Hurricane House Turns with Wind (Oct, 1939)
Hurricane House Turns with Wind
WEATHER-VANE DWELLING DESIGNED FOR BOTH SAFETY AND COMFORT
By CARL WARDEN
WHEN raging storms whip across the land, accompanied by violent gales that uproot trees, tear the roofs from houses, and turn a trim countryside into a scene of desolation, there could probably be no safer refuge than the interior of a novel hurricane house designed by Edwin A. Koch, New York City architect. Streamline in the form of a mammoth teardrop, this amazing dwelling would revolve automatically to face into the oncoming storm, meeting it like the wing of an airplane and passing it smoothly around its curving sides toward its pointed tip.
Although planned for areas subject to periodic winds of gale force, the unique home has other unusual features that adapt it to luxurious living in any climate. Constructed of light steel channels and I-beam sections bolted together, the house has insulated walls faced on the exterior with semiflexible waterproof plywood. The entire structure rests on flanged wheels similar in construction to those found on a highway or railroad drawbridge. These run on three separate circular tracks: an inner track twelve feet in diameter, a second, placed just below the exterior walls, measuring thirty-one feet in diameter, and an outside, sixty-eight foot track for a wheel located at the pointed tip of the dwelling and cleverly concealed by an indoor living-room flower-bed.
A cantilevered floor covered with boiler plate extends beyond the outside walls for a distance of four feet to prevent driving rains from beating into the pit below the house, and to form an apron for the garage, a platform for the entrance doorways, and a ledge for flower boxes. Electricity enters the building through the inner track, while the water-supply and sewage pipes come in underground at the axis on which the house turns, swivel joints being provided to connect the stationary exterior pipes with those which are attached to the dwelling.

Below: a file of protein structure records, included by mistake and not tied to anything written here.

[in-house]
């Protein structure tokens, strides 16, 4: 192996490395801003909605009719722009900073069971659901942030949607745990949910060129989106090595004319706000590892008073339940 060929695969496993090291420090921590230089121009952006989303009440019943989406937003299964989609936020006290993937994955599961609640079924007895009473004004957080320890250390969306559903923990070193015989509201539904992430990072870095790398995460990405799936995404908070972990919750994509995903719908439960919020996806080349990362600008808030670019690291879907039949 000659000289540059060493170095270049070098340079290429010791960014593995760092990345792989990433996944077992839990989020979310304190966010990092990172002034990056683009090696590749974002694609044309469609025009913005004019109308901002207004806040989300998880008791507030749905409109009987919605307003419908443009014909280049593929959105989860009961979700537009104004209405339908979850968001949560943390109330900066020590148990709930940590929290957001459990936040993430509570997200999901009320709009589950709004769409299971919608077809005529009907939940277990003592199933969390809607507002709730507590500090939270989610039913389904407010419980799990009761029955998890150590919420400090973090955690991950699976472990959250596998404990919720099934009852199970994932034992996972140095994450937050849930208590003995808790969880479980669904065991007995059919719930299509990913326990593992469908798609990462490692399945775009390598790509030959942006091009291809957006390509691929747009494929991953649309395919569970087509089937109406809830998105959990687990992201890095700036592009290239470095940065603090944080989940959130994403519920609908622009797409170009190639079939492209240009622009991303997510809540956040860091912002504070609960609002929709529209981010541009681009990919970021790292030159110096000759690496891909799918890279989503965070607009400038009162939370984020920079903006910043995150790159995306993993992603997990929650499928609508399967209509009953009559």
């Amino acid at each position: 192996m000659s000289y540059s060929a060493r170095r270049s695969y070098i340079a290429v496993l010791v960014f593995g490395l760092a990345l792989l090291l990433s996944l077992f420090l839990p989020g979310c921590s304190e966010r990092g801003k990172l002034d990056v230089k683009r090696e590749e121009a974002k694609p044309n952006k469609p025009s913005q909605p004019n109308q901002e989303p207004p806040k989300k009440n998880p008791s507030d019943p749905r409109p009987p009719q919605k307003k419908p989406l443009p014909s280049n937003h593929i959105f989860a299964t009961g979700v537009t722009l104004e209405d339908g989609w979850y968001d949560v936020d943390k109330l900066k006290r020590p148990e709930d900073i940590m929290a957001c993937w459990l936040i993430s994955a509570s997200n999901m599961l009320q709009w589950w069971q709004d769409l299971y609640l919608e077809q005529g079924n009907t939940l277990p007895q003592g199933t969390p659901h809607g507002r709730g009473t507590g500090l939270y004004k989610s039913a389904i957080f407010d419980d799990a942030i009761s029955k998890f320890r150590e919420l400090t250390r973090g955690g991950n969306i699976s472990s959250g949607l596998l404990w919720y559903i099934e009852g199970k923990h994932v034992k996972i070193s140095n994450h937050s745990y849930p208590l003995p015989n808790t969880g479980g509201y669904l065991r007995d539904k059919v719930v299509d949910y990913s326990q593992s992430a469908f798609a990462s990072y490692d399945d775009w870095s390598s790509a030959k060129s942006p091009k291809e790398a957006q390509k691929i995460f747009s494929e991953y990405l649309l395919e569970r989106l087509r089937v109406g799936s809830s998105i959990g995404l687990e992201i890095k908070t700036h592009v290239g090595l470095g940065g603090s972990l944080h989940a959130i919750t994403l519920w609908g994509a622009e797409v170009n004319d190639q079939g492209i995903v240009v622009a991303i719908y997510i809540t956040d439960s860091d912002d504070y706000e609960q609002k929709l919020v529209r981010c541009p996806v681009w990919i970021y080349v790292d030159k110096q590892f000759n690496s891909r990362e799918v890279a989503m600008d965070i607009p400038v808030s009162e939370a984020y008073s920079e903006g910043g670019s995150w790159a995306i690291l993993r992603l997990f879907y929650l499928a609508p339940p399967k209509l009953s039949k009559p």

Inside the house, the first floor provides an entrance hall, a triangular living room with a built-in dining section on one side and a built-in library nook on the other, a kitchen, laundry, heater room, and a garage having space for a workbench and a trapdoor that provides access to the piping, wiring, and track mechanisms in the foundation pit below. Upstairs there are three large bedrooms, two baths, and a spacious open sun deck. Garage doors, and most of the broad expanse of glass windows, slide into the walls.
Merely by selecting the desired push button on a central control board, the entire house may be rotated to face rooms toward or away from the sun or to point bedroom windows toward a cooling breeze.